Human Rights Foundation Condemns Persecution of Independent Press in Ecuador
On Wednesday, The Human Rights Foundation (HRF) condemned the administrative and judicial processes used as a means to silence independent media, opposition members, and pollsters after the Ecuadorian presidential elections.
The aforementioned organization is referencing the sanctions imposed by the Superintendence of Information and Communication (Supercom) on seven media outlets, since they did not publish a report from an Argentinian newspaper that accused opposition candidate Guillermo Lasso of “illicit enrichment.”
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Meanwhile, HRF rejects the criminal prosecution, as well as the death threats made against officials and the companies Cedatos and Corporation Citizen Participation, which published results of the polls that claimed Lasso won the elections and stated that this was a “technical tie” with the ruling party’s candidate, former vice president Lenin Moreno.
“After an election contest that was neither free nor fair, nor arbitrated by a reliable and impartial electoral system, Rafael Correa‘s authoritarian regime has been reelected via his former vice-president Lenin Moreno, and this is evident in the judicial persecution, abusive raids, and multiple sanctions that have taken place after the election,” said Thor Halvorssen, HRF president.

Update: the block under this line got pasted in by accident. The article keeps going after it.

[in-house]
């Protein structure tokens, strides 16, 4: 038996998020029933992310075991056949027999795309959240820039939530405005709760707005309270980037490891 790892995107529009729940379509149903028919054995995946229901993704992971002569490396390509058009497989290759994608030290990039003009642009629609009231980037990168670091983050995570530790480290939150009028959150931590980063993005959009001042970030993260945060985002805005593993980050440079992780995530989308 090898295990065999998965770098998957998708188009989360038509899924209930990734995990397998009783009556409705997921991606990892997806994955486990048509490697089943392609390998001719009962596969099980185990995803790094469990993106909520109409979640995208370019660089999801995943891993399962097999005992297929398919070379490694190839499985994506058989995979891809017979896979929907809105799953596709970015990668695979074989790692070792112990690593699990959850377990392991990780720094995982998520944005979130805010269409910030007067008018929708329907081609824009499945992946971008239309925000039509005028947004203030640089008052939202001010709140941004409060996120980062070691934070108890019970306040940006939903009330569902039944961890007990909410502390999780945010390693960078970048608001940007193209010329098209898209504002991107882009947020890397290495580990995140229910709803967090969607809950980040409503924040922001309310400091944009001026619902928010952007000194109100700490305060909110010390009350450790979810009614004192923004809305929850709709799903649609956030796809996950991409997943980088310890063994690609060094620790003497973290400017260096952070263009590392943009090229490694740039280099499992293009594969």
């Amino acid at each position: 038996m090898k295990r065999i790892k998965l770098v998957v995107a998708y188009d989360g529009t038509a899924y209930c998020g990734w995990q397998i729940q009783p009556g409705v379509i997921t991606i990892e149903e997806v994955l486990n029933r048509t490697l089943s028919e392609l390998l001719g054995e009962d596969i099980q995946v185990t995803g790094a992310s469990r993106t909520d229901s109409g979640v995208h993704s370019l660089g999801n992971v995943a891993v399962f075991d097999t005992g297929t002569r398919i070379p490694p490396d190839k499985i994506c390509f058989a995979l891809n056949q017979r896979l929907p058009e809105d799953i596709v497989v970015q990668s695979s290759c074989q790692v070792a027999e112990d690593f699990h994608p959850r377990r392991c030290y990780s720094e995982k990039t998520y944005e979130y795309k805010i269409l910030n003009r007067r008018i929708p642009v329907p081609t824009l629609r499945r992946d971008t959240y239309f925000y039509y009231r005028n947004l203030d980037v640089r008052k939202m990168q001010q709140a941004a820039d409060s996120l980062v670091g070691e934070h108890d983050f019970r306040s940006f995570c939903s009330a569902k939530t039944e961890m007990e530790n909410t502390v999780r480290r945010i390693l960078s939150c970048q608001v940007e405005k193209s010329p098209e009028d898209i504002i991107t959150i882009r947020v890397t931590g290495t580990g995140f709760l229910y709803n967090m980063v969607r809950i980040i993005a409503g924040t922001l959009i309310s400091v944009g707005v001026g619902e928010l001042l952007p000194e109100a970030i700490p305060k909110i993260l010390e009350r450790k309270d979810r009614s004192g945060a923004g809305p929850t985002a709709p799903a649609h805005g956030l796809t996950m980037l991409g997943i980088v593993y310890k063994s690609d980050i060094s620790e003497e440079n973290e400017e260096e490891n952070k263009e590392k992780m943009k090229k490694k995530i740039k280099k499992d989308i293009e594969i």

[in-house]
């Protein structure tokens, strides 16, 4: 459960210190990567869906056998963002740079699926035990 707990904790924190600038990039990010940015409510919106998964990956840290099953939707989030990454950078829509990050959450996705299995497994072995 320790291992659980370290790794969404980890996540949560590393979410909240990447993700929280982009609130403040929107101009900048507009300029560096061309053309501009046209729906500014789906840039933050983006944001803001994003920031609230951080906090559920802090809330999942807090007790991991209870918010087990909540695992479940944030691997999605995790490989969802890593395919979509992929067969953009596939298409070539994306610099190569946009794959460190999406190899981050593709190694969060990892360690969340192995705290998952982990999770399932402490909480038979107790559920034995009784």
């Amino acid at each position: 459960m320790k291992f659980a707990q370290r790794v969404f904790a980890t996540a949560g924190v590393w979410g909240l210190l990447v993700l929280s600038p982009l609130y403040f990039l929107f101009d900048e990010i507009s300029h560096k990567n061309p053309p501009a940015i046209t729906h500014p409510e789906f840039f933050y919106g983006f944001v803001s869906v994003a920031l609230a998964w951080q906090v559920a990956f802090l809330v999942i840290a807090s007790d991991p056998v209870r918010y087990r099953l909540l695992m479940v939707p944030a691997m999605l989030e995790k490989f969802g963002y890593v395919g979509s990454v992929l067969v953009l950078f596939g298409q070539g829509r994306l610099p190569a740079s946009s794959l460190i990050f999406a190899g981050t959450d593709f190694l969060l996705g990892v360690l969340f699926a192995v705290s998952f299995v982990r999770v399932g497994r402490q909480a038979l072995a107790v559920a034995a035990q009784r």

On April 7, pollster Cedatos’ office was raided, and files and computers were sezied. The following day President Rafael Correa publicly stated: “It’s time to say enough to the fakers.”
In a statement, Halvorssen states that “Despite being Correa’s successor, Lenin Moreno today has the unique opportunity to change the state of press freedom and restore a full democratic system in Ecuador, where the press and democratic opposition are not constantly persecuted by the Government.”
However, the director warns that a change “can not be achieved through tweets and declarations asking for ‘tolerance’ from the regime’s judges.” The first step to achieve Ecuador’s democratization must be the repeal of the draconian Organic Law of Communication. Moreno must give guarantees of independence to the judiciary and radically change the authoritarian guidelines of Supercom and other state offices that have been a mere branch of Correa’s authoritarian regime.”
Halvorssen believes that if Moreno does not make the profound changes in favor of democracy and freedom of the press that Ecuador needs, “he will miss the opportunity to go down in history as a democrat, and instead will be seen as Correa’s authoritarian appendix.”